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Bill Thayer

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 p166  Athenaeum

Article by Alexander Allen, Ph.D.,
on p166 of

William Smith, D.C.L., LL.D.:
A Dictionary of Greek and Roman Antiquities, John Murray, London, 1875.

ATHENAEUM (ἀθήναιον), a school (ludus) founded by the Emperor Hadrian at Rome, for the promotion of literary and scientific studies (ingenuarum artium), and called Athenaeum from the town of Athens, which was still regarded as the seat of intellectual refinement. The Athenaeum was situated on the Capitoline hill.​a It was a kind of university; and a staff of professors, for the various branches of study, was regularly engaged. Under Theodosius II, for example, there were three orators, ten grammarians, five sophists, one philosopher, two lawyers, or jurisconsults. Besides the instruction given by these magistri, poets, orators, and critics were accustomed to recite their compositions there, and these prelections were sometimes honoured with the presence of the emperors themselves. There were other places where such recitations were made, as the Library of Trajan [Bibliotheca]; sometimes also a room was hired, and made into an auditorium, seats erected, &c. The Athenaeum seems to have continued in high repute till the fifth century. Little is known of the details of study or discipline in the Athenaeum, but in the constitution of the year 370, there are some regulations respecting students in Rome, from which it would appear that it must have been a very extensive and important institution. And this is confirmed by other statements contained in some of the Fathers and other ancient authors, from which we learn that young men from all parts, after finishing their usual school and college studies in their own town or province, used to resort to Rome as a sort of higher university, for the purpose of completing their education. (Aur. Vict. Caes. 14; Dion Cass. LXXIII.17; Capitolin. Pertin. 11, Gordian. Sen. 3; Lamprid. Alex. Sever. 35; Cod. Theod. 14 tit. 9 s1.)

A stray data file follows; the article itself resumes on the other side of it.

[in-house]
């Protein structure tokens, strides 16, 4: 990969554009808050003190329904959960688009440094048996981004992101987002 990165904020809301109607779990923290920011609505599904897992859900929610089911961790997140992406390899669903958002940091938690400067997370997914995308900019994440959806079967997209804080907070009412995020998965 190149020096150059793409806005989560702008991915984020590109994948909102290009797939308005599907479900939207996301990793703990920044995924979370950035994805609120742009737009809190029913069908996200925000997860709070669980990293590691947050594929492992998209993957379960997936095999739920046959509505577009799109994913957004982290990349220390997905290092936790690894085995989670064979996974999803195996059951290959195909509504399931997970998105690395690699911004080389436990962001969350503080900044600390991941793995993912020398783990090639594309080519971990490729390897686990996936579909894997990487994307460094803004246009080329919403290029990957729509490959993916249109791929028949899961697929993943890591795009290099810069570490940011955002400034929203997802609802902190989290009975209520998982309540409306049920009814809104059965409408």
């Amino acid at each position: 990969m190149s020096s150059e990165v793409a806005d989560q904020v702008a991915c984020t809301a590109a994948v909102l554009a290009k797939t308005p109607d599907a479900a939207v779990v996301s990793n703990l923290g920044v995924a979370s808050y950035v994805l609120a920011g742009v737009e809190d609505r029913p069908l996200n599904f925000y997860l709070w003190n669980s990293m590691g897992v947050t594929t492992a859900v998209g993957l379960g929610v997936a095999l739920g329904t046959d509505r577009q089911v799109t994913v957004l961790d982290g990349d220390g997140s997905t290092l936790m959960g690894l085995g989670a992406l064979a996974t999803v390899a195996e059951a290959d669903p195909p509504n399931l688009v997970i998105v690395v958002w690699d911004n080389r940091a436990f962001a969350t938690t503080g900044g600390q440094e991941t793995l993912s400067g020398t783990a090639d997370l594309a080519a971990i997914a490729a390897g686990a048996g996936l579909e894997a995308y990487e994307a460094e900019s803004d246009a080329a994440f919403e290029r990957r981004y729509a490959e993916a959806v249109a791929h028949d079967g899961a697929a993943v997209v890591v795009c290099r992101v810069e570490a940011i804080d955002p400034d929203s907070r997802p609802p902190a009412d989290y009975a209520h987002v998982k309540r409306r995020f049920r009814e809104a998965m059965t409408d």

Thayer's Note:

a The Athenaeum was situated on the Capitoline Hill: its location remains utterly unknown; see Platner's article (in the navigation bar below).

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